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Medical Interventions for Patellofemoral Pain and Patellofemoral Osteoarthritis: A Systematic Review
journal contributionposted on 2021-01-05, 04:48 authored by Erin M Macri, Harvi HartHarvi Hart, David ThwaitesDavid Thwaites, Christian BartonChristian Barton, Kay CrossleyKay Crossley, Sita MA Bierma-Zeinstra, Marienke van Middelkoop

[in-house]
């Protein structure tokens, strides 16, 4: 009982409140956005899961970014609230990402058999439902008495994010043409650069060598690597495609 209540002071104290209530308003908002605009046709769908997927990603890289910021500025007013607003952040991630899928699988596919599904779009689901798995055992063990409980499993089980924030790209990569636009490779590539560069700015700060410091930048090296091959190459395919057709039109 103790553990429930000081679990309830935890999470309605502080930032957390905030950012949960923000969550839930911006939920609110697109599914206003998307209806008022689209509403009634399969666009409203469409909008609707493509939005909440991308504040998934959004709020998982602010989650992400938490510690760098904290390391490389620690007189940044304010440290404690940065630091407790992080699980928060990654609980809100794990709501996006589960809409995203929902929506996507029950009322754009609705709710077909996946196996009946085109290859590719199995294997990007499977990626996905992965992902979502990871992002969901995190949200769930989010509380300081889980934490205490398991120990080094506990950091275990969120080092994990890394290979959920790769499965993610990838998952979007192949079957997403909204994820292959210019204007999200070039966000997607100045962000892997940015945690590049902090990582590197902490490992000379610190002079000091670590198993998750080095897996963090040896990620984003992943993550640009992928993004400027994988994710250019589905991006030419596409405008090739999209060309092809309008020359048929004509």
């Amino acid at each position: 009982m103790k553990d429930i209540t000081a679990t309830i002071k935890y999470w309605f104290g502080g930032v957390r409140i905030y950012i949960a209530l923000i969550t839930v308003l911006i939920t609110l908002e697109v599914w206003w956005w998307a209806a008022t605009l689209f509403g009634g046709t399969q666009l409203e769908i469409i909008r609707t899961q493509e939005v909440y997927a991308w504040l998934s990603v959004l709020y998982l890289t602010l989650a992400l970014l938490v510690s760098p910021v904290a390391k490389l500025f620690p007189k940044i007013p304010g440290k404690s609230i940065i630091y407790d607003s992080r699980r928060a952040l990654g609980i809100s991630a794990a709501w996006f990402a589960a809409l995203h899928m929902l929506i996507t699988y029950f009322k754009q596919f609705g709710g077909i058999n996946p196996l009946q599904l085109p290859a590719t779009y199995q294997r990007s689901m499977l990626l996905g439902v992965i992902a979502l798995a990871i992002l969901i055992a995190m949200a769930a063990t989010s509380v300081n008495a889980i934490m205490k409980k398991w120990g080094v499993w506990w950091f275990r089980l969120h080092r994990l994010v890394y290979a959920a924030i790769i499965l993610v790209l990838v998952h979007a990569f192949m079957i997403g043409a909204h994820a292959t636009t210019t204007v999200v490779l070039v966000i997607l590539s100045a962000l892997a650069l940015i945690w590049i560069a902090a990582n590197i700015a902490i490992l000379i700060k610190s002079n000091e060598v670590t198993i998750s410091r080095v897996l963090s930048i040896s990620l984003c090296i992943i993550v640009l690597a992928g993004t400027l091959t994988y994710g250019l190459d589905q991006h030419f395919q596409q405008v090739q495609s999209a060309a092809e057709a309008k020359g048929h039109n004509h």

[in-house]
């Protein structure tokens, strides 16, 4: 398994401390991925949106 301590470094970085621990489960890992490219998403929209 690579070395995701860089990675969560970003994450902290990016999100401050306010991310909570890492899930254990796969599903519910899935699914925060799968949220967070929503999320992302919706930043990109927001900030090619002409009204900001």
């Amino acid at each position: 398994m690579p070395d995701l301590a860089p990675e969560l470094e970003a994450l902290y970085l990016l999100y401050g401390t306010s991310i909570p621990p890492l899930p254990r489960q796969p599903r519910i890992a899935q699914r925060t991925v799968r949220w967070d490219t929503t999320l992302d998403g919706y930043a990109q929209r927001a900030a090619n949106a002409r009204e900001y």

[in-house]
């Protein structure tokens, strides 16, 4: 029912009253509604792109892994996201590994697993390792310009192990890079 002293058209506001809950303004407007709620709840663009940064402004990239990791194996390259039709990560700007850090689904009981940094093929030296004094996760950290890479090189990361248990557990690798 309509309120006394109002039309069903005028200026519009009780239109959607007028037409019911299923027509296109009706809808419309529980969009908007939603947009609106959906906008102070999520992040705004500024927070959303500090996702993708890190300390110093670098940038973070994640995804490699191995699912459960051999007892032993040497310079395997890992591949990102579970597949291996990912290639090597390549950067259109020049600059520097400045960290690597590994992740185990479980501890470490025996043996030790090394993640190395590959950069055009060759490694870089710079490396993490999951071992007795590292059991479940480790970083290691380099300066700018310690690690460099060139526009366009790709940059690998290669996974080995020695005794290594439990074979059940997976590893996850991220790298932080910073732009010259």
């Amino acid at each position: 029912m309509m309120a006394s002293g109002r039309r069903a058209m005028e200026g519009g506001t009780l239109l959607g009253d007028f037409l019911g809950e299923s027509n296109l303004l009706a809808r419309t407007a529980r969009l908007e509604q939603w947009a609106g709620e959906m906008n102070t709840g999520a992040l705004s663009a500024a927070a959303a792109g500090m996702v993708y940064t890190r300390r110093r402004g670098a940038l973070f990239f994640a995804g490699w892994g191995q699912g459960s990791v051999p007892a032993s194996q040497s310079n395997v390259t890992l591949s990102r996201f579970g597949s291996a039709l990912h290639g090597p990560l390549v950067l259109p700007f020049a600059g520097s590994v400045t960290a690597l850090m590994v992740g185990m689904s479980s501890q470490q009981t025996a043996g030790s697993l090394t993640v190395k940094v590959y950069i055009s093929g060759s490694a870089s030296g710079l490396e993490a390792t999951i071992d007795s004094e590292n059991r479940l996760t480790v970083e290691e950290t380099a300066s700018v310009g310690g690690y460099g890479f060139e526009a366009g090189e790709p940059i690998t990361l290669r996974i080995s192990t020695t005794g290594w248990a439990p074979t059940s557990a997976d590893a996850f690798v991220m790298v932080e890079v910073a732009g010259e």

Patellofemoral pain (PFP) and patellofemoral osteoarthritis (PFOA) are common, persistent conditions that may lie along a pathological spectrum. While evidence supports exercise-therapy as a core treatment for PFP and PFOA, primary care physicians commonly prescribe medication, or refer for surgical consults in persistent cases. We conducted a systematic review of medical interventions (pharmaceutical, nutraceutical, and surgical) for PFP and PFOA to inform primary care decision making. Methods: Following protocol registration, we searched seven databases for randomized clinical trials of our target interventions for PFP and PFOA. Our primary outcome was pain. We assessed risk of bias, calculated standardized mean differences (SMDs) and determined the level of evidence for each intervention. Results: We included 14 publications investigating pharmaceutical or nutraceutical interventions, and eight publications investigating surgical interventions. Two randomized control trials (RCTs) provided moderate evidence of patellofemoral arthroplasty having similar pain outcomes compared to total knee arthroplasty in isolated PFOA, with SMDs ranging from −0.3 (95% CI −0.8, 0.2, Western Ontario McMaster Pain Subscale, 1 year post-surgery) to 0.3 (−0.1, 0.7, SF-36 Bodily Pain, 2 years post-surgery). Remaining studies provided, at most, limited evidence. No efficacy was demonstrated for oral nonsteroidal anti-inflammatories or arthroscopic surgery. Conclusions: Pharmaceutical and nutraceutical prescriptions, and surgical referrals are currently being made with little supporting evidence, with some interventions showing limited efficacy. This should be considered within the broader context of evidence supporting exercise-therapy as a core treatment for PFP and PFOA.